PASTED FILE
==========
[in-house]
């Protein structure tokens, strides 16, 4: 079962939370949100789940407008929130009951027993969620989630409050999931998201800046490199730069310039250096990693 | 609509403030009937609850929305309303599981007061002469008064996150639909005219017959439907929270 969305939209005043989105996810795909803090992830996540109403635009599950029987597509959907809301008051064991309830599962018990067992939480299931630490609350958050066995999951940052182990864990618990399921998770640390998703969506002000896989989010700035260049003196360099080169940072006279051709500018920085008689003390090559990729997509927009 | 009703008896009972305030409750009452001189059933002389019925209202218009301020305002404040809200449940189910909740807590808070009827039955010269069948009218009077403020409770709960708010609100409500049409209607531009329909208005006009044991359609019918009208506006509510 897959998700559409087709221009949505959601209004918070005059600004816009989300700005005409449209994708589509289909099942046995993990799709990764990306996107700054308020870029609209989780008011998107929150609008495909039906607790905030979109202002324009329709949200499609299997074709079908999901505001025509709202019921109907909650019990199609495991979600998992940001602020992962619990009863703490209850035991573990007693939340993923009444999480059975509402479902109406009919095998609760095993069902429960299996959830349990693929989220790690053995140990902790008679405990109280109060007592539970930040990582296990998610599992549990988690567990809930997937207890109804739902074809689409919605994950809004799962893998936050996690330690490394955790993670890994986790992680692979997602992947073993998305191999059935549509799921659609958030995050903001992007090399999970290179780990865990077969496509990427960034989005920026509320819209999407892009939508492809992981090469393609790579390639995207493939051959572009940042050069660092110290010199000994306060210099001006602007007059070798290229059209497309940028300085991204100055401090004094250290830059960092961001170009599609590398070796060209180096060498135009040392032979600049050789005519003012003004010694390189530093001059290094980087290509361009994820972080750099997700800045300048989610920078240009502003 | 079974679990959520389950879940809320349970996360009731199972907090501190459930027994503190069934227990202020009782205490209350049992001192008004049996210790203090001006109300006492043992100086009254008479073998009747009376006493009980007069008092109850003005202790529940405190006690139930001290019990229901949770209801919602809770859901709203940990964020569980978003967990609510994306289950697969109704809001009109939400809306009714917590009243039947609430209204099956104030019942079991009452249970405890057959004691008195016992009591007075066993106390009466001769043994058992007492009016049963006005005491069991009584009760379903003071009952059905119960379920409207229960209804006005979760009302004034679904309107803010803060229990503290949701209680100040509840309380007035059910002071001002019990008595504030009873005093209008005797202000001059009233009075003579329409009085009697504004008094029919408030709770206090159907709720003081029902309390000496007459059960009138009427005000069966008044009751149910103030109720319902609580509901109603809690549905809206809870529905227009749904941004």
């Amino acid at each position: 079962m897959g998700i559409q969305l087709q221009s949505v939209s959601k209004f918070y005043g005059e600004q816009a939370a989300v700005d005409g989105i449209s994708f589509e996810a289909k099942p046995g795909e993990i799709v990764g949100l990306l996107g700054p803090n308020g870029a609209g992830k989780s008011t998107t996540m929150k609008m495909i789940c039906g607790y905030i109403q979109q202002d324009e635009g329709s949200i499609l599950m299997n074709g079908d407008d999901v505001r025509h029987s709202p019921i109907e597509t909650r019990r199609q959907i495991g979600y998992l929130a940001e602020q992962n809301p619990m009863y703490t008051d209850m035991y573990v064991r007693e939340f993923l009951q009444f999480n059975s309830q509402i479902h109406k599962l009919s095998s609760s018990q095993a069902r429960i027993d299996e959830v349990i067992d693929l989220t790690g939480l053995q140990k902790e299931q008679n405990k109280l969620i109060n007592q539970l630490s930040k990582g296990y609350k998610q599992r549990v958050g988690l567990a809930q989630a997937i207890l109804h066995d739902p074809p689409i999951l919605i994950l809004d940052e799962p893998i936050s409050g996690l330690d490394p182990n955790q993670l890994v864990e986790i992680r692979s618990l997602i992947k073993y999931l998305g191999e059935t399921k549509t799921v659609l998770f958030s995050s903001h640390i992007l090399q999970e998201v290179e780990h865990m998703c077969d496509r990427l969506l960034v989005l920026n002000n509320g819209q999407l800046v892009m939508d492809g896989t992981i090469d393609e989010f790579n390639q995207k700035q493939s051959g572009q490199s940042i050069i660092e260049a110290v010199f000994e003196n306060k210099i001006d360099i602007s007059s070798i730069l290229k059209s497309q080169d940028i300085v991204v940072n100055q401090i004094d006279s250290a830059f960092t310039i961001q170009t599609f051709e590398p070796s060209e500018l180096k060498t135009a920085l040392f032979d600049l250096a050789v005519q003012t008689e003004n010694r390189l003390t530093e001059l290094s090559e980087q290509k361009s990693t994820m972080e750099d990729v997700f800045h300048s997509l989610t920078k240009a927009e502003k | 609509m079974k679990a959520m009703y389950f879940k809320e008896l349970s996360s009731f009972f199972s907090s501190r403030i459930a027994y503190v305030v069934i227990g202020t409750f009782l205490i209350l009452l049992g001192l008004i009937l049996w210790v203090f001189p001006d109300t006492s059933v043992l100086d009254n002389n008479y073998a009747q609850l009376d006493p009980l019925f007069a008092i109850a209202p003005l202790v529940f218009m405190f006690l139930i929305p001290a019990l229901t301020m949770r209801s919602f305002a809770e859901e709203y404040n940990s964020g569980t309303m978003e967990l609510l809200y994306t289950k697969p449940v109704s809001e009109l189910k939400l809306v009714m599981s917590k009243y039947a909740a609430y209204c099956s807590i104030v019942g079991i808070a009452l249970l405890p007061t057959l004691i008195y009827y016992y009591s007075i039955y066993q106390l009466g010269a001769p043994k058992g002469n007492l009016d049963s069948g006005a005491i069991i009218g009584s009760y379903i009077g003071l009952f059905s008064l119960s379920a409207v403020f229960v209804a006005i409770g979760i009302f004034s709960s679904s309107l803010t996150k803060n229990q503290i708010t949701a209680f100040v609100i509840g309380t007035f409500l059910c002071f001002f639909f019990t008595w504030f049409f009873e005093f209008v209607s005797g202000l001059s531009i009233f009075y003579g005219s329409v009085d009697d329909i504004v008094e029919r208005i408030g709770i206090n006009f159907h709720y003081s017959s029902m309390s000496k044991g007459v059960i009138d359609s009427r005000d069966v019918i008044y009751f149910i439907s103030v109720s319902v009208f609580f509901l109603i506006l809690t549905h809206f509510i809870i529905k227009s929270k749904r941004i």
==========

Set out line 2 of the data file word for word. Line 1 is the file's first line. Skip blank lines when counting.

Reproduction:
């Protein structure tokens, strides 16, 4: 079962939370949100789940407008929130009951027993969620989630409050999931998201800046490199730069310039250096990693 | 609509403030009937609850929305309303599981007061002469008064996150639909005219017959439907929270 969305939209005043989105996810795909803090992830996540109403635009599950029987597509959907809301008051064991309830599962018990067992939480299931630490609350958050066995999951940052182990864990618990399921998770640390998703969506002000896989989010700035260049003196360099080169940072006279051709500018920085008689003390090559990729997509927009 | 009703008896009972305030409750009452001189059933002389019925209202218009301020305002404040809200449940189910909740807590808070009827039955010269069948009218009077403020409770709960708010609100409500049409209607531009329909208005006009044991359609019918009208506006509510 897959998700559409087709221009949505959601209004918070005059600004816009989300700005005409449209994708589509289909099942046995993990799709990764990306996107700054308020870029609209989780008011998107929150609008495909039906607790905030979109202002324009329709949200499609299997074709079908999901505001025509709202019921109907909650019990199609495991979600998992940001602020992962619990009863703490209850035991573990007693939340993923009444999480059975509402479902109406009919095998609760095993069902429960299996959830349990693929989220790690053995140990902790008679405990109280109060007592539970930040990582296990998610599992549990988690567990809930997937207890109804739902074809689409919605994950809004799962893998936050996690330690490394955790993670890994986790992680692979997602992947073993998305191999059935549509799921659609958030995050903001992007090399999970290179780990865990077969496509990427960034989005920026509320819209999407892009939508492809992981090469393609790579390639995207493939051959572009940042050069660092110290010199000994306060210099001006602007007059070798290229059209497309940028300085991204100055401090004094250290830059960092961001170009599609590398070796060209180096060498135009040392032979600049050789005519003012003004010694390189530093001059290094980087290509361009994820972080750099997700800045300048989610920078240009502003 | 079974679990959520389950879940809320349970996360009731199972907090501190459930027994503190069934227990202020009782205490209350049992001192008004049996210790203090001006109300006492043992100086009254008479073998009747009376006493009980007069008092109850003005202790529940405190006690139930001290019990229901949770209801919602809770859901709203940990964020569980978003967990609510994306289950697969109704809001009109939400809306009714917590009243039947609430209204099956104030019942079991009452249970405890057959004691008195016992009591007075066993106390009466001769043994058992007492009016049963006005005491069991009584009760379903003071009952059905119960379920409207229960209804006005979760009302004034679904309107803010803060229990503290949701209680100040509840309380007035059910002071001002019990008595504030009873005093209008005797202000001059009233009075003579329409009085009697504004008094029919408030709770206090159907709720003081029902309390000496007459059960009138009427005000069966008044009751149910103030109720319902609580509901109603809690549905809206809870529905227009749904941004």